Congress will soon make some big trade policy decisions that impact Sub-Saharan Africa. The Africa Growth and Opportunity Act (AGOA), which provides duty free access to the $17 trillion US market for qualifying African countries, is set to expire this fall.
Beware the zombies, ghouls, ghosts, and vampires that will flood streets across the country this Halloween Friday. Of course they’re mostly just children in costume with one thing on their minds: candy. And lots of it.
The African Growth and Opportunity Act (AGOA) needs to be reauthorized next year and discussions about how to improve it are picking up steam. There is a lot that is unknown—when it will be renewed, for how long, and whether the renewal will be as “seamless” as everyone says they want.
This Tuesday, the House and Ways Subcommittee on Trade will hold a hearing on the future of the African Growth and Opportunity Act (AGOA). CGD’s Ben Leo, senior fellow and director of the Rethinking US Development Policy Initiative, will testify.
Trade policy is one of America’s most potent development tools, particularly for the world’s poorest countries. The big question has always been how best to use it. Should the US give away duty-free access to its $17 trillion market? Essentially opening the door to anyone in the hopes of benefitting as many people as possible.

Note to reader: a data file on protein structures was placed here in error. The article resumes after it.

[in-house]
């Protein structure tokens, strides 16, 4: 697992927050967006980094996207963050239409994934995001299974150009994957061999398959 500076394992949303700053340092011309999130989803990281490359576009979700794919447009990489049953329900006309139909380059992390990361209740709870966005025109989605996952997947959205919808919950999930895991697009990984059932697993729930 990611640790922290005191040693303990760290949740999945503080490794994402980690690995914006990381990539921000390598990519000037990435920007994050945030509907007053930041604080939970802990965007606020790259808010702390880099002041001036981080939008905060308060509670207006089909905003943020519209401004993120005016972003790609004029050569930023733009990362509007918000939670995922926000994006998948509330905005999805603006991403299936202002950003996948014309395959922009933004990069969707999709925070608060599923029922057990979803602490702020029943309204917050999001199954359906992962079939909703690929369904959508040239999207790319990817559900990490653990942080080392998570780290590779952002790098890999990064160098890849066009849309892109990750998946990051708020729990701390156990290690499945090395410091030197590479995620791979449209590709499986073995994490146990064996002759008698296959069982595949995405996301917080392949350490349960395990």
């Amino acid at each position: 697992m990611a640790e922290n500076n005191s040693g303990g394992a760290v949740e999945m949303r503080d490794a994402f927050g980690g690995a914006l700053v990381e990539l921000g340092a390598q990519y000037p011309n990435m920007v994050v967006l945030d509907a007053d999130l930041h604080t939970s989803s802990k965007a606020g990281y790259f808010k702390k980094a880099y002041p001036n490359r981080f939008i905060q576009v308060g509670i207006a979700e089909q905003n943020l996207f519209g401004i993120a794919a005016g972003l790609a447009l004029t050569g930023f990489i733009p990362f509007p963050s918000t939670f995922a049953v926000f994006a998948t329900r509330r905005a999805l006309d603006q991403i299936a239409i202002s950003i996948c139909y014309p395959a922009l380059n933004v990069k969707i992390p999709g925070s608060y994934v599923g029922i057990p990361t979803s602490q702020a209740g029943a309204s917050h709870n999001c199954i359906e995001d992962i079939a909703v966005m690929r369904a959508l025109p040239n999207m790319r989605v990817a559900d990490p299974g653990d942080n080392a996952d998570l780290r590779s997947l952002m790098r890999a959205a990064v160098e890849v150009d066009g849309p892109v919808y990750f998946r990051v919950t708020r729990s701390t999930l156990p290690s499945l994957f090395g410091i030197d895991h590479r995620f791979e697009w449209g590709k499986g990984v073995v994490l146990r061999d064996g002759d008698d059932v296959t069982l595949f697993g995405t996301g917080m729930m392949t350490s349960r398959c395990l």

This is shaping up to be a big year for US trade policy. Most eyes are on potential deals with the Pacific Rim and Europe (and reeling from Senator Reid’s latest blow to their prospects). Those of us concerned with trade as a driver for development should also be watching Congress’ and the Obama Administration’s review of the African Growth and Opportunity Act (AGOA).
The Brookings Institution’s Africa Growth Initiative, in conjunction with the United Nations Economic Commission for Africa, recently released an important report on possibilities for renewing the African Growth and Opportunity Act (AGOA). The report uses a standard trade model to explore the impact of various scenarios. It has the imprimatur of two prestigious institutions and was launched at a high-profile event with US Trade Representative Michael Froman as featured speaker, so it could be an important contribution to the debate over the future of AGOA.
The recent collapse of a factory building in Bangladesh that killed hundreds of people making clothing for export has shined a harsh spotlight on the lack of worker protection in such low-income developing countries.My guest on this week’s show, CGD senior fellow Kimberly Elliott, says that the disaster is unusual only in its magnitude.